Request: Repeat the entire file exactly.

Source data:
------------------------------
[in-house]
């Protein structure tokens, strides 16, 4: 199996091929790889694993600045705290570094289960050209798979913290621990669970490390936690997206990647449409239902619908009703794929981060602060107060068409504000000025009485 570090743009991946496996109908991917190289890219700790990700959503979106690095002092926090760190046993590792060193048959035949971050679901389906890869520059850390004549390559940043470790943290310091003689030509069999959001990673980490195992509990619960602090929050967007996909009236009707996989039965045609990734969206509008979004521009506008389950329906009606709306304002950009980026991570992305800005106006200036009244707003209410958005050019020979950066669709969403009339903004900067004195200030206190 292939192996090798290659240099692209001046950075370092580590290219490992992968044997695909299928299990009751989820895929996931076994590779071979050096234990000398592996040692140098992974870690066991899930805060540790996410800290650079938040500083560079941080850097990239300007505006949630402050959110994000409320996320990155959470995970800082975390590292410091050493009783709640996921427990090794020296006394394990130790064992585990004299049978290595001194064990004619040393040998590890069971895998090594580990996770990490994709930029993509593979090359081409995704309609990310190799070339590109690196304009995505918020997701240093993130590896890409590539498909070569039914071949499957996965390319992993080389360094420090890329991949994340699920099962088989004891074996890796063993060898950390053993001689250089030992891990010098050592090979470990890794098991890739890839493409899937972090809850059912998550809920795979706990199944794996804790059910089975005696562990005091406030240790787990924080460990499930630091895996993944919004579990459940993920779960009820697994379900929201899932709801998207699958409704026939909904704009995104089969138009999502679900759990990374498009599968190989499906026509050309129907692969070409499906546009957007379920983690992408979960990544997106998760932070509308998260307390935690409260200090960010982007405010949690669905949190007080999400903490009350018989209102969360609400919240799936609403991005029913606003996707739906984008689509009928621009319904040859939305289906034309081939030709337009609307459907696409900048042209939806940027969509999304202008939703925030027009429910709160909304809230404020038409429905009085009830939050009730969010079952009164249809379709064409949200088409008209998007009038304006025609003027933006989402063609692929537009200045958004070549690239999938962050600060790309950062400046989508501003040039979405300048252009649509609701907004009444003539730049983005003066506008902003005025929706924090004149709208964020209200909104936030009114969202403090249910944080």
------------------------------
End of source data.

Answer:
[in-house]
């Protein structure tokens, strides 16, 4: 199996091929790889694993600045705290570094289960050209798979913290621990669970490390936690997206990647449409239902619908009703794929981060602060107060068409504000000025009485 570090743009991946496996109908991917190289890219700790990700959503979106690095002092926090760190046993590792060193048959035949971050679901389906890869520059850390004549390559940043470790943290310091003689030509069999959001990673980490195992509990619960602090929050967007996909009236009707996989039965045609990734969206509008979004521009506008389950329906009606709306304002950009980026991570992305800005106006200036009244707003209410958005050019020979950066669709969403009339903004900067004195200030206190 292939192996090798290659240099692209001046950075370092580590290219490992992968044997695909299928299990009751989820895929996931076994590779071979050096234990000398592996040692140098992974870690066991899930805060540790996410800290650079938040500083560079941080850097990239300007505006949630402050959110994000409320996320990155959470995970800082975390590292410091050493009783709640996921427990090794020296006394394990130790064992585990004299049978290595001194064990004619040393040998590890069971895998090594580990996770990490994709930029993509593979090359081409995704309609990310190799070339590109690196304009995505918020997701240093993130590896890409590539498909070569039914071949499957996965390319992993080389360094420090890329991949994340699920099962088989004891074996890796063993060898950390053993001689250089030992891990010098050592090979470990890794098991890739890839493409899937972090809850059912998550809920795979706990199944794996804790059910089975005696562990005091406030240790787990924080460990499930630091895996993944919004579990459940993920779960009820697994379900929201899932709801998207699958409704026939909904704009995104089969138009999502679900759990990374498009599968190989499906026509050309129907692969070409499906546009957007379920983690992408979960990544997106998760932070509308998260307390935690409260200090960010982007405010949690669905949190007080999400903490009350018989209102969360609400919240799936609403991005029913606003996707739906984008689509009928621009319904040859939305289906034309081939030709337009609307459907696409900048042209939806940027969509999304202008939703925030027009429910709160909304809230404020038409429905009085009830939050009730969010079952009164249809379709064409949200088409008209998007009038304006025609003027933006989402063609692929537009200045958004070549690239999938962050600060790309950062400046989508501003040039979405300048252009649509609701907004009444003539730049983005003066506008902003005025929706924090004149709208964020209200909104936030009114969202403090249910944080």